Watching the new Amazon movie “The Report,” which began streaming online last week, is an unusually painless way to discharge some of your civic duty. It is a dry and able dramatization of the life of a Senate investigation into the U.S. use of torture after 9/11, a style that fits the subject like a bespoke suit.
In 2008, California Sen. Dianne Feinstein, serving then as now on the Senate’s Select Committee on Intelligence, launched an investigation into the CIA’s destruction of videotapes of interrogations of terrorism suspects at overseas black sites. Feinstein was not a hero, just a seasoned senator trying to do the right thing no matter which party has the White House.
She delegated the work to a Senate staffer, Daniel J. Jones, whose small team read six million pages of classified CIA torture-related memos and reports.
Over several years, as “The Report” shows, Jones made three great discoveries:
The CIA had condoned torture before, and even directed it, but after 9/11, it was conducting it. And it did not work. Partly this was also because, in some instances, the CIA held and tortured people who had no information to give. We tortured bystanders.
Executive legal memos notwithstanding, “enhanced interrogation” was not just immoral but also illegal by the George W. Bush administration’s own lights, since it was only legal if the methods produced useful information.
And Jones discovered senior CIA staff knew torture was not working, knew it was illegal and sought to conceal it and their knowledge of it.
In the reputational lives of nations, this is about as bad a situation as can be. To the extent we think, rightly sometimes, America is exceptional, it is only worse. One measure of patriotism is standing up to it.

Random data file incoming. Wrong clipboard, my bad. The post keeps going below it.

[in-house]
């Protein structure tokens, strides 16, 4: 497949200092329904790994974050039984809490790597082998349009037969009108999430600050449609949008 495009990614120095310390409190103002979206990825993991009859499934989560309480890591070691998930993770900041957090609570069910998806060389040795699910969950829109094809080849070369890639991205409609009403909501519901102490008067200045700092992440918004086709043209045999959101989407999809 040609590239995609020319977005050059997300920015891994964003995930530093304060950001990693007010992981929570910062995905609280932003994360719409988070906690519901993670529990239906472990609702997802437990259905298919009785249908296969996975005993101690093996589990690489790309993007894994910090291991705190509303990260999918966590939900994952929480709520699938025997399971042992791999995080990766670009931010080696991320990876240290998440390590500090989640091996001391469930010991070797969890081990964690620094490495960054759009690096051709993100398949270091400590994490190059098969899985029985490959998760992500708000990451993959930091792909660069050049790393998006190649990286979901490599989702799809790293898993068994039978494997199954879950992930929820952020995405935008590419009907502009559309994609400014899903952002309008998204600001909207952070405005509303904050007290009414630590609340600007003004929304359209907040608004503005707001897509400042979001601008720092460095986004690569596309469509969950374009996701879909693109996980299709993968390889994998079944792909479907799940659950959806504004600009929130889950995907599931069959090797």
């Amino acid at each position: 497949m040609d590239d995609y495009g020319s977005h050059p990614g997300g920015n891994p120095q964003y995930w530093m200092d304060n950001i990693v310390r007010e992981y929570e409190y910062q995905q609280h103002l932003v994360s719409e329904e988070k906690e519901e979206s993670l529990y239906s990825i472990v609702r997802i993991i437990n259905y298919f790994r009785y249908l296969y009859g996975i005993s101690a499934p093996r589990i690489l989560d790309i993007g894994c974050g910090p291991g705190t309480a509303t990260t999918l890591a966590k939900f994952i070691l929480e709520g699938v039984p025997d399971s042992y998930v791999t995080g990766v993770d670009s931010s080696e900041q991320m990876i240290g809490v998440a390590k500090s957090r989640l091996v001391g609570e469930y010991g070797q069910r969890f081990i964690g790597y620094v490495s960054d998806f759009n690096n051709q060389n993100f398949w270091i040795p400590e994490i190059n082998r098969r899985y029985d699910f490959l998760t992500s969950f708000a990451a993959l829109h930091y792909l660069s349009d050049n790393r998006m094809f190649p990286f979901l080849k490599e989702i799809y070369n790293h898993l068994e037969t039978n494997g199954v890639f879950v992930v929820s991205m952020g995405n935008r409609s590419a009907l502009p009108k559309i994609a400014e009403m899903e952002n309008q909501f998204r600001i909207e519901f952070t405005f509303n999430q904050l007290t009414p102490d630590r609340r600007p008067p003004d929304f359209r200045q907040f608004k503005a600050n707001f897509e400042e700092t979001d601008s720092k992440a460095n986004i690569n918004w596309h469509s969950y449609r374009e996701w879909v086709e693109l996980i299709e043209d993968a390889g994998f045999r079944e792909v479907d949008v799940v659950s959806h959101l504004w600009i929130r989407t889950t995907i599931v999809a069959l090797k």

It did not happen by chance. There were senior people in the CIA, embarrassed and afraid after 9/11, who were directed to stop the next attack by any means necessary. That failure of leadership went almost to the top of the Bush administration. Two CIA contractors, psychologists James Mitchell and Bruce Jessen, sold bogus torture techniques, which the CIA’s acting general counsel called “sadistic and terrifying,” to a surprisingly incurious spy agency.
But once Jones has assembled a picture of this wickedness – so the people will be told, in the hopes it will never happen again – he and Feinstein hit a new roadblock. President Barack Obama’s chief of staff in his second term, Denis McDonough, wants the report suppressed, defanged and bowdlerized, to avoid antagonizing the intelligence community and Republicans who guard Bush’s legacy. The Obama administration will be able to do more good by moving on and striving for bipartisanship, he contends.
We should bookmark that passage, because there may yet come a day when a Democratic president sits in the White House and is confronted with similar choices regarding what transpired in the Trump years.
The report was finally issued at the end of 2014 in a truncated form and using pseudonyms for some government officials. Did we ever have a moment of reckoning?
No one lost his job or went to jail. Some CIA officials connected with the torture program were promoted.
“One of the strengths that makes America exceptional is our willingness to openly confront our past, face our imperfections, make changes and do better,” Obama said when the report was released.
Five years on, that feels less like a statement than an open question.